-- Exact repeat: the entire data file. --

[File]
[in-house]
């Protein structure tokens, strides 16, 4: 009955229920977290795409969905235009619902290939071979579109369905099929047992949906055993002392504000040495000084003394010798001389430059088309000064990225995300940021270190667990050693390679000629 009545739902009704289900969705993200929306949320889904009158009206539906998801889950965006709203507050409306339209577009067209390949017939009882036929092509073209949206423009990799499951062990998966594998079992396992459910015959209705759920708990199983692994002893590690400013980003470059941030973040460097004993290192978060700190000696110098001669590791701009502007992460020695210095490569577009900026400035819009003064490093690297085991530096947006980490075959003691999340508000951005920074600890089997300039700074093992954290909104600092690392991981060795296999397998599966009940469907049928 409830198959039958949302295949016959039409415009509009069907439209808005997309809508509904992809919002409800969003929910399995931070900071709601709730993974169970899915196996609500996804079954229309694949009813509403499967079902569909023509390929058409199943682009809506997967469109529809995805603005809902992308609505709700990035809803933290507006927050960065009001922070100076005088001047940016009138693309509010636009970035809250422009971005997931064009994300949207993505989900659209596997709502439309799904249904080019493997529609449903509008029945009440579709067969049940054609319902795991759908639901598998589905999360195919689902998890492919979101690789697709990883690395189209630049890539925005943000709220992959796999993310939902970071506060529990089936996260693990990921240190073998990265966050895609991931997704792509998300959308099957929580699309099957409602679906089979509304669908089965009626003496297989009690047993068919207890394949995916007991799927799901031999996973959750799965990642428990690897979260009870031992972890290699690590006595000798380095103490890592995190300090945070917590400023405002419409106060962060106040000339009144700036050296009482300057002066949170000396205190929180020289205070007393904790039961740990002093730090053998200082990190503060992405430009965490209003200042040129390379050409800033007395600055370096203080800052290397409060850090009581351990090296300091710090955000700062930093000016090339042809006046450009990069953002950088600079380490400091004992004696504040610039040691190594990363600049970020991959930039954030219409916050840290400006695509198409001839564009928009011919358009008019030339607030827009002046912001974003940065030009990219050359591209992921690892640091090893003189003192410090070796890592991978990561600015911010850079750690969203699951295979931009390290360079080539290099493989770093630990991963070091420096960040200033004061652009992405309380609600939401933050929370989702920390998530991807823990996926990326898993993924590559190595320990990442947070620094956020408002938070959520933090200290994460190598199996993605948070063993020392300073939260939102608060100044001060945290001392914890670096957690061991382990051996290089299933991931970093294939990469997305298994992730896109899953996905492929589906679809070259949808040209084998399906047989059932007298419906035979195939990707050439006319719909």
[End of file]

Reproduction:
[in-house]
């Protein structure tokens, strides 16, 4: 009955229920977290795409969905235009619902290939071979579109369905099929047992949906055993002392504000040495000084003394010798001389430059088309000064990225995300940021270190667990050693390679000629 009545739902009704289900969705993200929306949320889904009158009206539906998801889950965006709203507050409306339209577009067209390949017939009882036929092509073209949206423009990799499951062990998966594998079992396992459910015959209705759920708990199983692994002893590690400013980003470059941030973040460097004993290192978060700190000696110098001669590791701009502007992460020695210095490569577009900026400035819009003064490093690297085991530096947006980490075959003691999340508000951005920074600890089997300039700074093992954290909104600092690392991981060795296999397998599966009940469907049928 409830198959039958949302295949016959039409415009509009069907439209808005997309809508509904992809919002409800969003929910399995931070900071709601709730993974169970899915196996609500996804079954229309694949009813509403499967079902569909023509390929058409199943682009809506997967469109529809995805603005809902992308609505709700990035809803933290507006927050960065009001922070100076005088001047940016009138693309509010636009970035809250422009971005997931064009994300949207993505989900659209596997709502439309799904249904080019493997529609449903509008029945009440579709067969049940054609319902795991759908639901598998589905999360195919689902998890492919979101690789697709990883690395189209630049890539925005943000709220992959796999993310939902970071506060529990089936996260693990990921240190073998990265966050895609991931997704792509998300959308099957929580699309099957409602679906089979509304669908089965009626003496297989009690047993068919207890394949995916007991799927799901031999996973959750799965990642428990690897979260009870031992972890290699690590006595000798380095103490890592995190300090945070917590400023405002419409106060962060106040000339009144700036050296009482300057002066949170000396205190929180020289205070007393904790039961740990002093730090053998200082990190503060992405430009965490209003200042040129390379050409800033007395600055370096203080800052290397409060850090009581351990090296300091710090955000700062930093000016090339042809006046450009990069953002950088600079380490400091004992004696504040610039040691190594990363600049970020991959930039954030219409916050840290400006695509198409001839564009928009011919358009008019030339607030827009002046912001974003940065030009990219050359591209992921690892640091090893003189003192410090070796890592991978990561600015911010850079750690969203699951295979931009390290360079080539290099493989770093630990991963070091420096960040200033004061652009992405309380609600939401933050929370989702920390998530991807823990996926990326898993993924590559190595320990990442947070620094956020408002938070959520933090200290994460190598199996993605948070063993020392300073939260939102608060100044001060945290001392914890670096957690061991382990051996290089299933991931970093294939990469997305298994992730896109899953996905492929589906679809070259949808040209084998399906047989059932007298419906035979195939990707050439006319719909």